I have some ideas for merging and extending on both the ideas and the code provided by Alan Baylis and Nathan Whitaker.

Alan produced a really nice demo a while back that used the Camera View Frustum to determine whether any Portals were visible, and if so, draw their content onscreen - but more importantly, the demo clearly demonstrated exactly what a Leaf node of a BSP Tree represents - a chunk of space, bounded by Walls and Portals... also, it demonstrated what a Portal is, by drawing them as transparent partitioning walls that separate chunks of space, which we are allowed to travel through. He used Nathan's algorithm for Portal discovery.

In regards to improving on Nathan's algorithm:

Nathan's algorithm requires that the BSP Tree has already been created, and is based apon the intensive fragmentation of what is initially a set of large rectangles that are created so that they lay apon the splitting-planes of our BSP Tree (any non-leaf node has one of these).

I found that Nathan's algorithm generates a LOT of portal fragment triangles, the majority of which are later found to be redundant and discarded - but it generates them all BEFORE it culls out the dead wood, and I say that's wrong.

We can do this on a 'per-rectangle basis', ie, create a rectangle, chop it up (with all the 'other' split planes), send the resulting fragments down the tree, cull out the dead wood / find the 'real portal fragments', and then recurse the remaining rectangles.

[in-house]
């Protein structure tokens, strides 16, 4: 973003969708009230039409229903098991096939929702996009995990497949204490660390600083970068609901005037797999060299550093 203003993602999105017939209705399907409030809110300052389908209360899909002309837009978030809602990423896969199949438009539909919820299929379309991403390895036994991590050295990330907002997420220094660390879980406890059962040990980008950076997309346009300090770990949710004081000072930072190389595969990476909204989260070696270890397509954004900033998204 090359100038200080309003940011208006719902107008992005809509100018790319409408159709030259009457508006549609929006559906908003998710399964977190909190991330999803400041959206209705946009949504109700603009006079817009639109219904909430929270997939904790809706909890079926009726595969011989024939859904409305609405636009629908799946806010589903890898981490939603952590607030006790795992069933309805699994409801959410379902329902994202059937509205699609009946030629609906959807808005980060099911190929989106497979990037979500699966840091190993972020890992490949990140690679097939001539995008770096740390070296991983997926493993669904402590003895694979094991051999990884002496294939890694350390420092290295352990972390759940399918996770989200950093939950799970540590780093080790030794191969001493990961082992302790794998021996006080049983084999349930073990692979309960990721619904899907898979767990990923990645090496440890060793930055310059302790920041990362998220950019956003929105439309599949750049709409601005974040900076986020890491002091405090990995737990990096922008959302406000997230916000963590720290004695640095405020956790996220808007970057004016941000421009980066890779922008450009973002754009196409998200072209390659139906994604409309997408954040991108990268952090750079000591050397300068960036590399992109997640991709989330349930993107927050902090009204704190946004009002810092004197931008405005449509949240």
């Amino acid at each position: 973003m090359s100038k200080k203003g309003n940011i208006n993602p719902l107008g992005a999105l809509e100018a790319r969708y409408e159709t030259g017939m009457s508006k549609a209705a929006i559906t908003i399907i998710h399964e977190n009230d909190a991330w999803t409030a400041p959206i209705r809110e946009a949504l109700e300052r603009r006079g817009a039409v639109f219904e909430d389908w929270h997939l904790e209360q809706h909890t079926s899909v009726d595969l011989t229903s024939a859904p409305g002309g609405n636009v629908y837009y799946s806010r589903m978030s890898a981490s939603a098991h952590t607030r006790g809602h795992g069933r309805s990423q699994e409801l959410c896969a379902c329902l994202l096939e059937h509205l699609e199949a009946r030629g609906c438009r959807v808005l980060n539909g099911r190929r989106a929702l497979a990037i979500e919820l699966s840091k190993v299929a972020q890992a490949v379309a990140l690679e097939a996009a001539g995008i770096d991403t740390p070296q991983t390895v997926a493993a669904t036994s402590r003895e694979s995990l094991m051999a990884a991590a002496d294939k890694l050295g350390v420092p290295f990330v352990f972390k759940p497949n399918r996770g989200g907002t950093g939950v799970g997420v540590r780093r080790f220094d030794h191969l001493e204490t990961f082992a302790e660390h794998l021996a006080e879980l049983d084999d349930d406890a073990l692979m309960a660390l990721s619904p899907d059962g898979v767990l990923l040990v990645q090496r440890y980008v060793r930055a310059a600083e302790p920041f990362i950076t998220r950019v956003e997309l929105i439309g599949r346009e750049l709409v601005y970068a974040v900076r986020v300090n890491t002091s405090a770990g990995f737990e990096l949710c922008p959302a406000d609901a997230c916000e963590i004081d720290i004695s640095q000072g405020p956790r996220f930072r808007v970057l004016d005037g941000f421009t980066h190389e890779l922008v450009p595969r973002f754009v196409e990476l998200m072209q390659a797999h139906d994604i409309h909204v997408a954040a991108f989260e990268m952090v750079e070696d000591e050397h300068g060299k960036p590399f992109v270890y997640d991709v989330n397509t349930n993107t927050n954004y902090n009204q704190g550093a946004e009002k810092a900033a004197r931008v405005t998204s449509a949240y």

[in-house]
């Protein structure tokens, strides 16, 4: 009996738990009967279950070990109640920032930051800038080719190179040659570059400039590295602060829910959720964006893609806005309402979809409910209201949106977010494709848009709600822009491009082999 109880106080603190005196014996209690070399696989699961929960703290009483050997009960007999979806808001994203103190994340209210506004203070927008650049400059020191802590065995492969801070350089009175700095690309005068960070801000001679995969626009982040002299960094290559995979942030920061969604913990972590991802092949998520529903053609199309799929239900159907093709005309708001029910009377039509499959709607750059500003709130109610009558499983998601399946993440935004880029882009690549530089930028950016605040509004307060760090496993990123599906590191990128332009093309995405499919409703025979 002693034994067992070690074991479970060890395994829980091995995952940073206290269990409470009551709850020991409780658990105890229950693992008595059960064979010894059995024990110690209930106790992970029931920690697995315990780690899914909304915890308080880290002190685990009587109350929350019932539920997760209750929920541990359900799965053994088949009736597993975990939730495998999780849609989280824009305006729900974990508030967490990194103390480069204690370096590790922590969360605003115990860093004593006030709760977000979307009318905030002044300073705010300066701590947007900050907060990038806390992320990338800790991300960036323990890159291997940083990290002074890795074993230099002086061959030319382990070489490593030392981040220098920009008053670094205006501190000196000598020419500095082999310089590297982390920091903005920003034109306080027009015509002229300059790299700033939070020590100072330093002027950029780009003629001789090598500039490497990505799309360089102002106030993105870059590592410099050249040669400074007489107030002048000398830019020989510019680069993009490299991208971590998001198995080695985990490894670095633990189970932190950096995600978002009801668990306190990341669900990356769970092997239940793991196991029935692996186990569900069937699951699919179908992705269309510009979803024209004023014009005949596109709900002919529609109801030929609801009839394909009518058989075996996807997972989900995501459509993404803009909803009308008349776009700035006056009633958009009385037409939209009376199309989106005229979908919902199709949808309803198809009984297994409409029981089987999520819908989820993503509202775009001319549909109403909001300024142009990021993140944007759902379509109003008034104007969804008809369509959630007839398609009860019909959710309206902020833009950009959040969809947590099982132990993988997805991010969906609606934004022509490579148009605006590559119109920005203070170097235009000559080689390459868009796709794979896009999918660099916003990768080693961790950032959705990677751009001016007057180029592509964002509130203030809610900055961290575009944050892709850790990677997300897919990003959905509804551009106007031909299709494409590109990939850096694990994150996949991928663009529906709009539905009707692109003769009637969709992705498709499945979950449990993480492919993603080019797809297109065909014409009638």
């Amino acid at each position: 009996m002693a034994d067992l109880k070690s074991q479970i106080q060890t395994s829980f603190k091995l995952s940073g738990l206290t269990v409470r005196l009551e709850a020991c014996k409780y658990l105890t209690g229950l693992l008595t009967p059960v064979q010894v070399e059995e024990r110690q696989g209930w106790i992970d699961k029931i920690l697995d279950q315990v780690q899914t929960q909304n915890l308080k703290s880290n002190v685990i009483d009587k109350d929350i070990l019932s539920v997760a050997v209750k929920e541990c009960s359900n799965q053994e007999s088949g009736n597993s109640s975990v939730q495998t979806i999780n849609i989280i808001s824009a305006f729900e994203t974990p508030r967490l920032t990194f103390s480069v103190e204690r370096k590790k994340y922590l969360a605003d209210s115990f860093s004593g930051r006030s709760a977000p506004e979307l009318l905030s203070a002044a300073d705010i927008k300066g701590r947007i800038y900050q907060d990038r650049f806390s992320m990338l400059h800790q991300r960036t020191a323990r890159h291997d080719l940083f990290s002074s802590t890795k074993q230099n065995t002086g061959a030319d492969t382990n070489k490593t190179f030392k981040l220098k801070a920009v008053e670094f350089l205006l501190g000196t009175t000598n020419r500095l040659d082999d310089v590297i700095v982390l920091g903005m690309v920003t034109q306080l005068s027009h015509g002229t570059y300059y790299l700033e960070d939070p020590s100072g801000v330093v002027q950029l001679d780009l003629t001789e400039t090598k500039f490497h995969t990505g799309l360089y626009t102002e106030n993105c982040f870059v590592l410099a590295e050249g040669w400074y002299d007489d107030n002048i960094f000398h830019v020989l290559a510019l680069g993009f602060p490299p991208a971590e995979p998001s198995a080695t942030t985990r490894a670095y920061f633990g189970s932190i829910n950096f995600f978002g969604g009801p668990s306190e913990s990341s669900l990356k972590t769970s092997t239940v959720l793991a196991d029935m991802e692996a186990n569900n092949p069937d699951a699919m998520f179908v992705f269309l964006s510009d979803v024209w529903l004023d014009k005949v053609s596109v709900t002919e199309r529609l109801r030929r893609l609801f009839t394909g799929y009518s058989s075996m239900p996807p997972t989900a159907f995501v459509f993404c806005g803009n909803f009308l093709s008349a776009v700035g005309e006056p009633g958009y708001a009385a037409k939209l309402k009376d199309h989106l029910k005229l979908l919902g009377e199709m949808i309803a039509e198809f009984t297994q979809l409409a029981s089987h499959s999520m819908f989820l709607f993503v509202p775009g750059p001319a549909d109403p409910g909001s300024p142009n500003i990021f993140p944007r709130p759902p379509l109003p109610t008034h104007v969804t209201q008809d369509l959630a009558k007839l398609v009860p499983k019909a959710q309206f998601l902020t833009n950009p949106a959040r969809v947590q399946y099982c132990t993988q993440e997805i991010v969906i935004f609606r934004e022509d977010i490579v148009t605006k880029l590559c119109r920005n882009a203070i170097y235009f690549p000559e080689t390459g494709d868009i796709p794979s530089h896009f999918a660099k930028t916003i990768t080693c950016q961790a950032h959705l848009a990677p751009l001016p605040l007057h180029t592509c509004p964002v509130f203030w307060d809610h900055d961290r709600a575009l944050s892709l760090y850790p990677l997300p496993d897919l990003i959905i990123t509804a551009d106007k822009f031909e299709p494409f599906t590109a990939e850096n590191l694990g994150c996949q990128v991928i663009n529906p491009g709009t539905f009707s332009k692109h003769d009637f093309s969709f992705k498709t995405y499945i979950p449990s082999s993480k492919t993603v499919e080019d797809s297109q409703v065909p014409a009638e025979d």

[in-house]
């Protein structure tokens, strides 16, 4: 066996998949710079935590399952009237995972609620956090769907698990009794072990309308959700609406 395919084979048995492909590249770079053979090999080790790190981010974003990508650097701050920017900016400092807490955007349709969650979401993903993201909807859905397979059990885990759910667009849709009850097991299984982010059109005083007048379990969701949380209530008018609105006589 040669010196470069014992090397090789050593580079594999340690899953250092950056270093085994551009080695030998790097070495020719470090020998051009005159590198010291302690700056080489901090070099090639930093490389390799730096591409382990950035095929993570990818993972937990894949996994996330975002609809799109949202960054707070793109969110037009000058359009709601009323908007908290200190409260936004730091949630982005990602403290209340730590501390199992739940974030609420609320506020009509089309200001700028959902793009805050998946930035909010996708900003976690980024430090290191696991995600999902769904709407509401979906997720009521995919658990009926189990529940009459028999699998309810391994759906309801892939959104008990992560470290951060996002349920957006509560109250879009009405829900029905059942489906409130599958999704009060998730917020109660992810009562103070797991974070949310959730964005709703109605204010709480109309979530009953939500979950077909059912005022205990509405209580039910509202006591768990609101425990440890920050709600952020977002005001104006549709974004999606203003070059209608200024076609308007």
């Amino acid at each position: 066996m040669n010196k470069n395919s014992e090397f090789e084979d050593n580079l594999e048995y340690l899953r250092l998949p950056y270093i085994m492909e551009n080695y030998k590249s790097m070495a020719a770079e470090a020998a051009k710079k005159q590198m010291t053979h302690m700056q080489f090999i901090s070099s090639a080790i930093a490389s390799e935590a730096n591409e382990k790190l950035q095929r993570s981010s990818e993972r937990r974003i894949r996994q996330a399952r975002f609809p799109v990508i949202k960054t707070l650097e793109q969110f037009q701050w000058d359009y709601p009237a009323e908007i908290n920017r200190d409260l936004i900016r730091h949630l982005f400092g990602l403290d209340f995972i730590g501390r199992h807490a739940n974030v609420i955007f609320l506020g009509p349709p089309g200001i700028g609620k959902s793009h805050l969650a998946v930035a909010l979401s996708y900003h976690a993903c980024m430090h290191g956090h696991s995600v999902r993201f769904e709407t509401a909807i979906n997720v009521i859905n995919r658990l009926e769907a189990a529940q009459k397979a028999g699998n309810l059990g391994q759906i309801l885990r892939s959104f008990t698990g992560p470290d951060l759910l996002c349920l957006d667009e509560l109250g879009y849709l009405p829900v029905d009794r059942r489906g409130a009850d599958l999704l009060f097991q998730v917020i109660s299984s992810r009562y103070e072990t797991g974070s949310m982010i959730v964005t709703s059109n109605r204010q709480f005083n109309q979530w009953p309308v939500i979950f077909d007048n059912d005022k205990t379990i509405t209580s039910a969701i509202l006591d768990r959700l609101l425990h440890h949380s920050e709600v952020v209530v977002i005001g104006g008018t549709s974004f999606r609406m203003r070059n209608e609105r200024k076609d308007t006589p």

This will be much less memory-intensive, and will speed up the culling phase as well.

In regards to improving apon Alan's algorithm:

Alan's realtime culling scheme is based on us being able to find out which Leaf Node of the BSP Tree the Camera is currently in, which requires us to walk the BSP Tree from the Root, performing a Point/Plane test at each Node, until we land in a Leaf. We draw the contents of that Leaf, and then we check whether any of the Portals owned by that Leaf are visible, by testing for intersection with the planes of the Camera View Frustum, and if any Portals are visible, we recursively render those too, again checking for Portal visibility etc.

So - we have a BSP Tree and its set of Leaves, each Leaf owns a set of Portal fragments which point to another Leaf or Leaves, and we have a dynamic Frustum.. it seems to me that we actually don't need the entire BSP Tree at this stage, we are only using it to determine which Leaf we are currently in - ONCE- and then we only need the Leaves.

So, what if we get rid of the BSP Tree and only keep a list of its Leaves?